Creating a painting involves many separate steps and skills. From preparing the canvas or board to receive the medium, to mixing the medium to achieve the correct hue, to the use of different brushes, knives, and brush strokes to achieve different effects, to the final framing of the finished work; all require different skill-sets. The artist employs color theory, perspective, and different tools along the journey to produce a work of art.
Many masters works were done in answer to a patron’s or stakeholder’s requirements for the work. A landscape of a certain size, a portrait of my wife or family; at times the artist is given free reign of subject but is still given certain parameters as to size and overall color scheme.
Framing of the completed work again entails different tools, materials, and skill sets. Carving tools, finishing mediums for the frame itself, hammers and saws to construct the frame, and specialized tools to attach the painting, and accessories to mount on a wall. Traditionally many artists did this work themselves, but it is now normally done in separate silos of design and expertise.
One of the skills that artists learn early is to step away from the painting, to view the work in its totality, not just the small part of the work they may be currently working on. One takes a holistic view of the oeuvre to understand how the separate features of the piece are working together as a whole. Are the proportions correct, are the colors applied blending together to achieve the artist’s vision, does the frame complement or detract from the finished piece, are the stakeholder’s requirements being met? This identifies problems to be resolved before finishing. This stepping away skill is applied often and continuously throughout the process.
Creating a product follows many of the same steps although the tools, mediums, and processes may differ. Everything starts with the stakeholder’s requirements. What function are we trying to accomplish? Is it a completely new design, platform, or framework? Rare, most products evolve and are iterations on previous work. What are the specific parameters we need to accomplish? Speed, acceleration, safety, size, mobility for example. What are the regulations governing the design? For example, the design for the rear-view mirror on a Mercedes sedan has over 2,000 regulations that apply to it.
First thing to do is step away from everything and take a holistic approach to analysis, focused on how a system’s constituent parts interrelate and understanding how the system should work over time and within the context of larger systems. If the product is to be a rework of an existing system, and you are fortunate to have a PLM platform in place that can supply knowledge of the past design experience, such as traceable requirements throughout the lifecycle of the product, or a digital thread relating the separate engineering domains together, you are far ahead of the game.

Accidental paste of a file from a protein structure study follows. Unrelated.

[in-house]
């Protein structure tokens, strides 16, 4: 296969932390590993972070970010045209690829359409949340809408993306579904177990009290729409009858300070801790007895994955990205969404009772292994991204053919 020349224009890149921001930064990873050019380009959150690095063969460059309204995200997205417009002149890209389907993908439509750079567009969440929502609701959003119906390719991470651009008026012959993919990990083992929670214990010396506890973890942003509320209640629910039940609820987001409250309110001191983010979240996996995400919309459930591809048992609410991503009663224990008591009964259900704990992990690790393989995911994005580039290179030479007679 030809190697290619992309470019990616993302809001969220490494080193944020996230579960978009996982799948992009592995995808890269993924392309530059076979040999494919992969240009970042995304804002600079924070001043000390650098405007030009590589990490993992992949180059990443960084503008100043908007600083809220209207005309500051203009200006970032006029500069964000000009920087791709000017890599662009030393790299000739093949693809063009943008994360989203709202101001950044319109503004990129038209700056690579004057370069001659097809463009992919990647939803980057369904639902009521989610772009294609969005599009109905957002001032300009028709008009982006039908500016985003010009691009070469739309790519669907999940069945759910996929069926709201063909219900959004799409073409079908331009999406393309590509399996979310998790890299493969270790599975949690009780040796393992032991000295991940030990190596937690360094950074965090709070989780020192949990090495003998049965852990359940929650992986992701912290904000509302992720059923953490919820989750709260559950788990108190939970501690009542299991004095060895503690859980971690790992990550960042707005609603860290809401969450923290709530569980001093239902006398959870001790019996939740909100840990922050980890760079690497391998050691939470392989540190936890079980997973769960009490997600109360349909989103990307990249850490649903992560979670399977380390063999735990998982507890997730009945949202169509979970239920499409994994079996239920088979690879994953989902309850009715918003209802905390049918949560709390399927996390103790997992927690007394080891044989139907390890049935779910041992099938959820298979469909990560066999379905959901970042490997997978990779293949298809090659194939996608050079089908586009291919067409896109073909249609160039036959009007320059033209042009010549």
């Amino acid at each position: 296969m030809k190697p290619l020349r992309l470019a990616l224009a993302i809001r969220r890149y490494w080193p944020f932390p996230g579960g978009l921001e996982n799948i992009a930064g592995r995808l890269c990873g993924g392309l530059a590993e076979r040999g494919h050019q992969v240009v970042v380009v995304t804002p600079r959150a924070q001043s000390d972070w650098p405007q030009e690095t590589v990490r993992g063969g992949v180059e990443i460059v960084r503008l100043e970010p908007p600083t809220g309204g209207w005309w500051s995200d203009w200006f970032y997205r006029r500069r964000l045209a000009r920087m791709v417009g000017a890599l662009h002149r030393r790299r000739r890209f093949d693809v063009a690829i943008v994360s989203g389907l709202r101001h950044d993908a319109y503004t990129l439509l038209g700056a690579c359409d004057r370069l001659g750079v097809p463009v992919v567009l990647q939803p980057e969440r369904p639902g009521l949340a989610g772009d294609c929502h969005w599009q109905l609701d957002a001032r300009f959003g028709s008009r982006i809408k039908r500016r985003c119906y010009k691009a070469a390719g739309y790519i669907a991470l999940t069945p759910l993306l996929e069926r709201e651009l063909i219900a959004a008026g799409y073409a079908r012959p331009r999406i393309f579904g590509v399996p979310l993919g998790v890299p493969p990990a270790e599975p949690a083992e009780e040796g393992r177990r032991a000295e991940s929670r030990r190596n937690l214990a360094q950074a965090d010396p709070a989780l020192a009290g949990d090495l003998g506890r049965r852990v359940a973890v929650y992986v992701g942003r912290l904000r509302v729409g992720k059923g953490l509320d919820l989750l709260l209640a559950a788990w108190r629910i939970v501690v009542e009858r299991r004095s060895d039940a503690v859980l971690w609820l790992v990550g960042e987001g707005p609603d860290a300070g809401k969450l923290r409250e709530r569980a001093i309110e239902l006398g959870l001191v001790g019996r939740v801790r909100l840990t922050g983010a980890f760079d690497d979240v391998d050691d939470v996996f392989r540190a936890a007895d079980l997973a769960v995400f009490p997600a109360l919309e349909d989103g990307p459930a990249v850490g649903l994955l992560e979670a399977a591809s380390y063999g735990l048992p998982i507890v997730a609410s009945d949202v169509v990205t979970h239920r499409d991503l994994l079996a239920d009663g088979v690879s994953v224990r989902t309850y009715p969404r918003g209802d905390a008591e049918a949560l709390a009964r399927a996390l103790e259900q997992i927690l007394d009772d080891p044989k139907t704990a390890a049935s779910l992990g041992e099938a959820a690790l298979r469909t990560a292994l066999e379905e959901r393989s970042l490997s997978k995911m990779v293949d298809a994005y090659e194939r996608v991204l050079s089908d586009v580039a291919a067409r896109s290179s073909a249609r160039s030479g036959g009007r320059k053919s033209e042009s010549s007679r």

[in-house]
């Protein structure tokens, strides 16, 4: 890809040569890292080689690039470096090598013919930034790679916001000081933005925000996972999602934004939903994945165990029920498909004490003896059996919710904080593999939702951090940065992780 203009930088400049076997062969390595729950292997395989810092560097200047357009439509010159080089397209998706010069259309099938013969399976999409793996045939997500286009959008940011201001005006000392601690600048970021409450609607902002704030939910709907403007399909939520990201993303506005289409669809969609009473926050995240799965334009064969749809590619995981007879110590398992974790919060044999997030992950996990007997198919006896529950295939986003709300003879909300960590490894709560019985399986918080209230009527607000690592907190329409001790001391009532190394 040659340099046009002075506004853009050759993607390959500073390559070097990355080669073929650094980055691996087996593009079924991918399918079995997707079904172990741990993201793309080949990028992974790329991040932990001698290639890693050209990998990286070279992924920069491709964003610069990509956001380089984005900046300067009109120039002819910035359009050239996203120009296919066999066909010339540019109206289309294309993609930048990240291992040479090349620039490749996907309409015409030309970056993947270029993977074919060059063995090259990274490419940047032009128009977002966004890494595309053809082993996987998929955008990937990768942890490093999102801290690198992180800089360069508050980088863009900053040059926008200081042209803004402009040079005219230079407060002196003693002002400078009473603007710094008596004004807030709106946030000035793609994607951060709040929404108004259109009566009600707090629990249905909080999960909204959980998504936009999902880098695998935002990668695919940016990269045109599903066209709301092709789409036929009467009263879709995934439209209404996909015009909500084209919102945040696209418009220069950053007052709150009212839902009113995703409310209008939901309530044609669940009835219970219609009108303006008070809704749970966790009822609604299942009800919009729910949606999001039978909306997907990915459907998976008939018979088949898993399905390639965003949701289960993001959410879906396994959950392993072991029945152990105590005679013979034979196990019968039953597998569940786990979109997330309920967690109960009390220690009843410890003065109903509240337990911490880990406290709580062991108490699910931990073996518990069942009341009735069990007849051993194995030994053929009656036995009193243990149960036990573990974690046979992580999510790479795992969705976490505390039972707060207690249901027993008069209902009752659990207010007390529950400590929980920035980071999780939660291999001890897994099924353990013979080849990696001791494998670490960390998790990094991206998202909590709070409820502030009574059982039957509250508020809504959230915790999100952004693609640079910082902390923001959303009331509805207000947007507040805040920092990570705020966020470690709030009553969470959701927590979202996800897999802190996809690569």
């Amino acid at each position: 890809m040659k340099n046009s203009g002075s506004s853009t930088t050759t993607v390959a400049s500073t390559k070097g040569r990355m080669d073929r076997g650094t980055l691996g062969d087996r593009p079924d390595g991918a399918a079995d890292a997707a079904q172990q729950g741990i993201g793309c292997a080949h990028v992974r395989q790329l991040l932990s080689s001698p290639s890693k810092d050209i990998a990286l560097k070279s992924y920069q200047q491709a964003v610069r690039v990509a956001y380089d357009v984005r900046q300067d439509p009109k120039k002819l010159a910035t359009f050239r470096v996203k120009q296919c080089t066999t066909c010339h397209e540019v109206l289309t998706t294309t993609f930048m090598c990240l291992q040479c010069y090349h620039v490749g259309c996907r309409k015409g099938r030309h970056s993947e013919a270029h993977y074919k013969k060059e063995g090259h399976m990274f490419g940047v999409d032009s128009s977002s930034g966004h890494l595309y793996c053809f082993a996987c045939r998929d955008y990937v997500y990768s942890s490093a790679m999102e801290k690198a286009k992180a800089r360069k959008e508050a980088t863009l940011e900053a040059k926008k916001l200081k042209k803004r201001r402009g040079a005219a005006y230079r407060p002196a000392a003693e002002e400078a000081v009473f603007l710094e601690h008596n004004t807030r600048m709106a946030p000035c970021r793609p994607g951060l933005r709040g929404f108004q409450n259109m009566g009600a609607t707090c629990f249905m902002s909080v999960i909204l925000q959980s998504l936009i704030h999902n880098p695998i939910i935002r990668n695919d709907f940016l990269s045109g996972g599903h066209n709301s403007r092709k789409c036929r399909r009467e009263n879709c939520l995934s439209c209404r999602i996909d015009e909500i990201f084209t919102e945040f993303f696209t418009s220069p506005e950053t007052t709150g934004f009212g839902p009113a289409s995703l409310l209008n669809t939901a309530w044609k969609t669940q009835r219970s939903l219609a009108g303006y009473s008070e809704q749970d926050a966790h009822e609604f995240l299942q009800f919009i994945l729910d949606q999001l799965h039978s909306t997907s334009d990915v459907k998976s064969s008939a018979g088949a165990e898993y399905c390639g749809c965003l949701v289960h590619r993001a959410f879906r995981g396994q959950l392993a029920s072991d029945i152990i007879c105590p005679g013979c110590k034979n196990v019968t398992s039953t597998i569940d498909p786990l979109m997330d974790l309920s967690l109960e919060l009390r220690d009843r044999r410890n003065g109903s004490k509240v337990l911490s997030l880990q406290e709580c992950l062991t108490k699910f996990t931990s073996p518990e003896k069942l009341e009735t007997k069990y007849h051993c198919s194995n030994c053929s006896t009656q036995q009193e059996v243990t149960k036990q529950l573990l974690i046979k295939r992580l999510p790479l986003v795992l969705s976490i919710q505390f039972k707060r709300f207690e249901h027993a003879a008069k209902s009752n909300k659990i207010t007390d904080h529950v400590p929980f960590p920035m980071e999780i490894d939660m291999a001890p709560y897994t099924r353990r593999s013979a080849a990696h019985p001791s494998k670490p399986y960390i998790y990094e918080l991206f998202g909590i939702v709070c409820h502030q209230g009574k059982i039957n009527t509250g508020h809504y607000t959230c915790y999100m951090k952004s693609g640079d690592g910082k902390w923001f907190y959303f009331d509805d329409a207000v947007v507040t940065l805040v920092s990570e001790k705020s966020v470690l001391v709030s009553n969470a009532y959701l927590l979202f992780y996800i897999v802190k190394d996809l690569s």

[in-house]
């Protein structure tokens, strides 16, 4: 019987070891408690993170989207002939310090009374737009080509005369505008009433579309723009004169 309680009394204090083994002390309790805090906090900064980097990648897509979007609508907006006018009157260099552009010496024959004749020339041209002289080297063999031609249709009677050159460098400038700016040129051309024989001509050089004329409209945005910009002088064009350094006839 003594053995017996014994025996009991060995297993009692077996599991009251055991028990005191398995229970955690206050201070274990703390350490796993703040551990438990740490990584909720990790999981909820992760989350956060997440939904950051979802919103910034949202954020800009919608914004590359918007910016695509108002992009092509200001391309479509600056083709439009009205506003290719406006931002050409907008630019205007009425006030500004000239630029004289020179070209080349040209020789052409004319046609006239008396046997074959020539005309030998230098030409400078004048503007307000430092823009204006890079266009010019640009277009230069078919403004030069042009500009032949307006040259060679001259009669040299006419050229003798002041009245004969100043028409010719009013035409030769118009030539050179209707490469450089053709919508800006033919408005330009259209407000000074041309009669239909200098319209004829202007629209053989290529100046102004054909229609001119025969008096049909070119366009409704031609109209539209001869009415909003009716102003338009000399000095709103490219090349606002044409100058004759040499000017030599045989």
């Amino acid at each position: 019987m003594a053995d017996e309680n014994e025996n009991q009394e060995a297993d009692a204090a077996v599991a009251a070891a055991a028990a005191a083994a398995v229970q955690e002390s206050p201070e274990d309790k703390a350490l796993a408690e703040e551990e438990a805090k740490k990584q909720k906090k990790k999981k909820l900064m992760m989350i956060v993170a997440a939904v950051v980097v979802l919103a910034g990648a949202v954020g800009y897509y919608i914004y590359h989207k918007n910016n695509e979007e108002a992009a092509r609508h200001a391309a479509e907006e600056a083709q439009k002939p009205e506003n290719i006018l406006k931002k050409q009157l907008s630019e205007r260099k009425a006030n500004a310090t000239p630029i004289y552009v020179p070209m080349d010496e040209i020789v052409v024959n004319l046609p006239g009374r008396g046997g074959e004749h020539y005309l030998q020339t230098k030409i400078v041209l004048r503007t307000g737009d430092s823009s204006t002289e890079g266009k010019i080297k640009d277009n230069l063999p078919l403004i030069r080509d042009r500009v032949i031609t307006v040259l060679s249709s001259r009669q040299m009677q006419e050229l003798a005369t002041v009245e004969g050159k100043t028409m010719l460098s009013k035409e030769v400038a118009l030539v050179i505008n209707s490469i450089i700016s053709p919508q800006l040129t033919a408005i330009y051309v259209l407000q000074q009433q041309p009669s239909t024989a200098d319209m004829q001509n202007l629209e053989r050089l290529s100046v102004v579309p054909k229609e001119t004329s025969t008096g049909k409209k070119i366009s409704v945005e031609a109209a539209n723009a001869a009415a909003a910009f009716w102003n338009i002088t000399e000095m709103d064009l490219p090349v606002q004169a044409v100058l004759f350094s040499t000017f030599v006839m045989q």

Once the high-level requirements are understood, then some of the traditional reductionist engineering methods can be employed. High level requirements are broken down into higher levels of granularity so that individual engineering domains can apply their specific knowledge, skills, and tools to bear in fulfilling the requirements. The danger here is that traditional reductionist engineering creates silos of activity and knowledge largely unrelated to the overall system. Knowing how to react to upstream changes in requirements is critical. The PLM platform that can trace requirements and enable a culture of trans-disciplinary understanding is critical to avoid cost overruns, rework, non-compliance, and failures in the field.
It is important then to take a step back and see how the system being created is performing and might perform upon completion. Increasingly simulation tools allow us to take a step back and see how the work being done in most, if not all domains, is adhering to the requirements. This is problematic for many PLM systems that grew out of CAD systems, evolved into PDM systems, and, with a few other tricks bolted on, declared themselves PLM while still being largely focused on the mechanical domain. While today’s products retain a sizable mechanical component, they are electromechanical systems with software, in some cases, literally driving the system. This requires a higher level of collaboration between engineering domains that can only be achieved if knowledge transfer can be handled by the PLM platform. This can only be achieved if everyone involved with the design process can take a step back, take a holistic view of how the system’s parts are interrelated and how the whole system is performing. This can only be achieved where the PLM platform enables systems thinking from requirements through the product lifecycle to service and maintenance. And, this can only be achieved if we can step back often to test and simulate cross discipline work product.
Aras PLM is the only resilient platform built from conception offering enterprise low code platform technology that enables rapid delivery of flexible upgradeable solutions for the engineering, manufacturing, and maintenance of today’s complex products. Take a step back and look.